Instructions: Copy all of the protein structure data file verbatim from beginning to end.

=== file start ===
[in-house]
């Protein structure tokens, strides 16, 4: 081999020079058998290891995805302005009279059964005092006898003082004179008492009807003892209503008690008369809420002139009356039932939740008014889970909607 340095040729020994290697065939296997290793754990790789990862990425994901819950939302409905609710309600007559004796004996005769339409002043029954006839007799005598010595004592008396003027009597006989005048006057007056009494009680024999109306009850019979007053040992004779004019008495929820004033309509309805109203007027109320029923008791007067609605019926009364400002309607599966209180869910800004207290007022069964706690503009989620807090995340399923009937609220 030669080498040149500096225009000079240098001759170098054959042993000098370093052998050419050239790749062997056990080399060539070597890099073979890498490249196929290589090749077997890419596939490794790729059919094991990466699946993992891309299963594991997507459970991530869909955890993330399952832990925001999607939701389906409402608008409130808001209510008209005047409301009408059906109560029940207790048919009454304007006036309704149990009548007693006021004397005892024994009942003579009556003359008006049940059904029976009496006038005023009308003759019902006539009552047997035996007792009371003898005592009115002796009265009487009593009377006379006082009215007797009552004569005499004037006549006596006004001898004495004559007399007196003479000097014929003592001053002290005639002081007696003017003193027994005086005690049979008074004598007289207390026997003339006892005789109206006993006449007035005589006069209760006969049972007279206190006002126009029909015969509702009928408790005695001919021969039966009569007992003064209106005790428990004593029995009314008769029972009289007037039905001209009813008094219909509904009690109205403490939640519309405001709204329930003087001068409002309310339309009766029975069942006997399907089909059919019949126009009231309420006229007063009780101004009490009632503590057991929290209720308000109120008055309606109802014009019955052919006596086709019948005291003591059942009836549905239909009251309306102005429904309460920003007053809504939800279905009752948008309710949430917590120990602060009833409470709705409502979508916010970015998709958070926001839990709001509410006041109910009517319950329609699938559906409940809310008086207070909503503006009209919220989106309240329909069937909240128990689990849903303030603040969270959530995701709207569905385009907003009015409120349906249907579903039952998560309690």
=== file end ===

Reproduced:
[in-house]
């Protein structure tokens, strides 16, 4: 081999020079058998290891995805302005009279059964005092006898003082004179008492009807003892209503008690008369809420002139009356039932939740008014889970909607 340095040729020994290697065939296997290793754990790789990862990425994901819950939302409905609710309600007559004796004996005769339409002043029954006839007799005598010595004592008396003027009597006989005048006057007056009494009680024999109306009850019979007053040992004779004019008495929820004033309509309805109203007027109320029923008791007067609605019926009364400002309607599966209180869910800004207290007022069964706690503009989620807090995340399923009937609220 030669080498040149500096225009000079240098001759170098054959042993000098370093052998050419050239790749062997056990080399060539070597890099073979890498490249196929290589090749077997890419596939490794790729059919094991990466699946993992891309299963594991997507459970991530869909955890993330399952832990925001999607939701389906409402608008409130808001209510008209005047409301009408059906109560029940207790048919009454304007006036309704149990009548007693006021004397005892024994009942003579009556003359008006049940059904029976009496006038005023009308003759019902006539009552047997035996007792009371003898005592009115002796009265009487009593009377006379006082009215007797009552004569005499004037006549006596006004001898004495004559007399007196003479000097014929003592001053002290005639002081007696003017003193027994005086005690049979008074004598007289207390026997003339006892005789109206006993006449007035005589006069209760006969049972007279206190006002126009029909015969509702009928408790005695001919021969039966009569007992003064209106005790428990004593029995009314008769029972009289007037039905001209009813008094219909509904009690109205403490939640519309405001709204329930003087001068409002309310339309009766029975069942006997399907089909059919019949126009009231309420006229007063009780101004009490009632503590057991929290209720308000109120008055309606109802014009019955052919006596086709019948005291003591059942009836549905239909009251309306102005429904309460920003007053809504939800279905009752948008309710949430917590120990602060009833409470709705409502979508916010970015998709958070926001839990709001509410006041109910009517319950329609699938559906409940809310008086207070909503503006009209919220989106309240329909069937909240128990689990849903303030603040969270959530995701709207569905385009907003009015409120349906249907579903039952998560309690």